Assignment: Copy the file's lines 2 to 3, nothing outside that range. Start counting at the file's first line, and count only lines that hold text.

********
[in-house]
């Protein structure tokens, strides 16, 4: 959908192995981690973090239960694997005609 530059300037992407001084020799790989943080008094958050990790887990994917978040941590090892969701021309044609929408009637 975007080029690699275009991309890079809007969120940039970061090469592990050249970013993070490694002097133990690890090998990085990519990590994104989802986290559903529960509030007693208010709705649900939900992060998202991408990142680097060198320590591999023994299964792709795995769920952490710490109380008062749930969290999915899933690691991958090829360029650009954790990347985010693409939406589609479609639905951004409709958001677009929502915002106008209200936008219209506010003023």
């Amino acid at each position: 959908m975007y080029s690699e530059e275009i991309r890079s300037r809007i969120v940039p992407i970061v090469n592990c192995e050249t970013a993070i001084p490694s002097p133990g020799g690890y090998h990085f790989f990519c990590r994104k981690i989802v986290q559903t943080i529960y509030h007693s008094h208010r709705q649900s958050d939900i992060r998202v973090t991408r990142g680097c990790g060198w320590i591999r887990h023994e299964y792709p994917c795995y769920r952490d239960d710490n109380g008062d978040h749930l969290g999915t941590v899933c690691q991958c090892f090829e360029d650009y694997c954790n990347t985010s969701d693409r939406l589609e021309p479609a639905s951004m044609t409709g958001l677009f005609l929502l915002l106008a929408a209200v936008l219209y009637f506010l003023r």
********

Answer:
């Protein structure tokens, strides 16, 4: 959908192995981690973090239960694997005609 530059300037992407001084020799790989943080008094958050990790887990994917978040941590090892969701021309044609929408009637 975007080029690699275009991309890079809007969120940039970061090469592990050249970013993070490694002097133990690890090998990085990519990590994104989802986290559903529960509030007693208010709705649900939900992060998202991408990142680097060198320590591999023994299964792709795995769920952490710490109380008062749930969290999915899933690691991958090829360029650009954790990347985010693409939406589609479609639905951004409709958001677009929502915002106008209200936008219209506010003023």
């Amino acid at each position: 959908m975007y080029s690699e530059e275009i991309r890079s300037r809007i969120v940039p992407i970061v090469n592990c192995e050249t970013a993070i001084p490694s002097p133990g020799g690890y090998h990085f790989f990519c990590r994104k981690i989802v986290q559903t943080i529960y509030h007693s008094h208010r709705q649900s958050d939900i992060r998202v973090t991408r990142g680097c990790g060198w320590i591999r887990h023994e299964y792709p994917c795995y769920r952490d239960d710490n109380g008062d978040h749930l969290g999915t941590v899933c690691q991958c090892f090829e360029d650009y694997c954790n990347t985010s969701d693409r939406l589609e021309p479609a639905s951004m044609t409709g958001l677009f005609l929502l915002l106008a929408a209200v936008l219209y009637f506010l003023r």